Theresa May’s social care package fails "to tackle the biggest problem” facing elderly people, the man who carried out the coalition’s review into service in England has said.
Sir Andrew Dilnot's castigation of the policy comes as the Prime Minister prepares to publish the Conservative manifesto for the general election, pledging to significantly raise the threshold of personal assets at which people will be eligible for state help with residential care costs from £23,250 to £100,000.
David Cameron had proposed a cap of £72,000, delayed until 2020, but Ms May will now argue that limit – proposed by Sir Andrew, in an independent review in 2011 – is no longer needed.
On the election campaign trail the PM had said politicians could no longer “duck the issue” and that the Government had been “working on a long-term solution” for the needs of an ageing population.
But Sir Andrew said he was “very surprised” by the new thinking from Downing Street. “New thinking that I’d argue shows a less than full understanding of the problems when there is a green paper that is due to come out later this year,” he added.
Speaking on BBC’s Radio 4 Today programme, Mr Dilnot, who is also a former head of the UK Statistics Authority, said: “The disappointment about these proposals that we’re expecting to hear in the Conservative manifesto later is that they fail to tackle what I’d argue is the biggest problem of all in social care, which is at the moment people facing a position of no control.
“There is nothing you can do to protect yourself against care costs, you can’t insure because the private sector won’t insure it and by refusing to implement a cap, the Conservatives are now saying that they are not going to provide social insurance for it so people will be left helpless knowing that what will happen is that if they are unlucky enough to suffer the need for care costs they will be entirely on their own until they are on their last £100,000.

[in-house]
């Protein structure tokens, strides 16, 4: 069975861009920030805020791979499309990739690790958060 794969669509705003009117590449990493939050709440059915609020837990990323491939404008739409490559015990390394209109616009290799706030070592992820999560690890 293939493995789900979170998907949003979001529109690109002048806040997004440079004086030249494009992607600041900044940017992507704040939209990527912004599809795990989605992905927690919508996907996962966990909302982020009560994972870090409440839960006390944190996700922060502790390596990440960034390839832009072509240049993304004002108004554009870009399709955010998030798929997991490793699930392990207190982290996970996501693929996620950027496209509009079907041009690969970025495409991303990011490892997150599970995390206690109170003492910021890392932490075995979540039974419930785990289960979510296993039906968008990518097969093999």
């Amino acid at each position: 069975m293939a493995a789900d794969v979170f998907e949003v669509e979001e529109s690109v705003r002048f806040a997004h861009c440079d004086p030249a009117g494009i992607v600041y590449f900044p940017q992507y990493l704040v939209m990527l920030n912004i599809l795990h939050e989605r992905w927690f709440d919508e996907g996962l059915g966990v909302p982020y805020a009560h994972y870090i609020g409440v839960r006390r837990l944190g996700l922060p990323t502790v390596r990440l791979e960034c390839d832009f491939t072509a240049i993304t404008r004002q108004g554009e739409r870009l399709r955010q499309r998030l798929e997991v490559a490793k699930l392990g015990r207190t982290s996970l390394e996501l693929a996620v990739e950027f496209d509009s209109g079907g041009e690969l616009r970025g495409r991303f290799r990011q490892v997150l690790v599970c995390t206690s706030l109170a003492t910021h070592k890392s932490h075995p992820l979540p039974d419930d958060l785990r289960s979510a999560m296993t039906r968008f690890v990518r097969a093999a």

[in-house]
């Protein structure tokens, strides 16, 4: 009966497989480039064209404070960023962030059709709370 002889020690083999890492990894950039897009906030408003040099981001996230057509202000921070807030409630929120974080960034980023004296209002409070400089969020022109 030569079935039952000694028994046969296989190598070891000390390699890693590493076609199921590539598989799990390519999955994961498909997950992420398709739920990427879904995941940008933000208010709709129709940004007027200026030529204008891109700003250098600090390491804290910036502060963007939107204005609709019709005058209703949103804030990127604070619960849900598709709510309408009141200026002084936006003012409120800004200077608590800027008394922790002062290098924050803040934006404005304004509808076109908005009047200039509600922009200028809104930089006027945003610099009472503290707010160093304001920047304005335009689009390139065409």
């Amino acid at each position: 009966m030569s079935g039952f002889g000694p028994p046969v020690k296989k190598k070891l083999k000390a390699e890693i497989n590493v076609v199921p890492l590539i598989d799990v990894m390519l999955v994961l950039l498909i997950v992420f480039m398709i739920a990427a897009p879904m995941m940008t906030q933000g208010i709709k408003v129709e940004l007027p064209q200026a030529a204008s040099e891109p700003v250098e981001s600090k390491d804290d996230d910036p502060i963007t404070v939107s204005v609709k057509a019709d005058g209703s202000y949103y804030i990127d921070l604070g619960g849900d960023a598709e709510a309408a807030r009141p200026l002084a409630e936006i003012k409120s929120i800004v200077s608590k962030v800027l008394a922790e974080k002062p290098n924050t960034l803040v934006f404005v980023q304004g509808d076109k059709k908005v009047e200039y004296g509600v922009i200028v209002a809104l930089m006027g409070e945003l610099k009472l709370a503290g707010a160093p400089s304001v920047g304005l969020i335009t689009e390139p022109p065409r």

Mr Dilnot said he was “very disappointed” by the proposals in the manifesto – due to be released later on Thursday. “Not personally. I feel very disappointed for all of us – the millions of people who are very, very anxious about this,” he added.
Citing Ms May’s conference speech last October at the Conservative conference, in which she outlined the “good” that government can do and her willingness to intervene in “dysfunctional markets” when they are in need of repair, Mr Dilnot continued: “This was an absolute open goal for that kind of approach and it seems to have been missed.”
Asked whether people would be better off under the Conservative plans to overhaul social care, Mr Dilnot added the new means test will help some people the “majority” of people getting care in their own home will find themselves “worse off”.
“The changes are not bad in themselves,” he said. “It’s just that they fail to tackle the central problem that scares most people.”
Responding to the proposals, Barbara Keeley, Labour’s shadow social care minister, said: “In their last manifesto they promised a cap on care costs. But they broke their promise, letting older and vulnerable people down.
“It’s the Tories who have pushed social care into crisis; their cuts to councils have meant £4.6bn axed from social care budgets between 2010-2015, leaving 1.2 million people struggling to get by without care.”
Sir Andrew also told the BBC he was unaware of the proposals from the Conservatives until they appeared in the media.
"The analogy is a bit like saying to somebody you can't insure your house against burning down, if it does burn down then you're completely on your own, you have to pay for all of it until you're down to the last £100,000 of all your assets and income," he said.
"There's been some work going on in the Cabinet Office recently to think about what might come next, there's the proposal for a green paper after the election."
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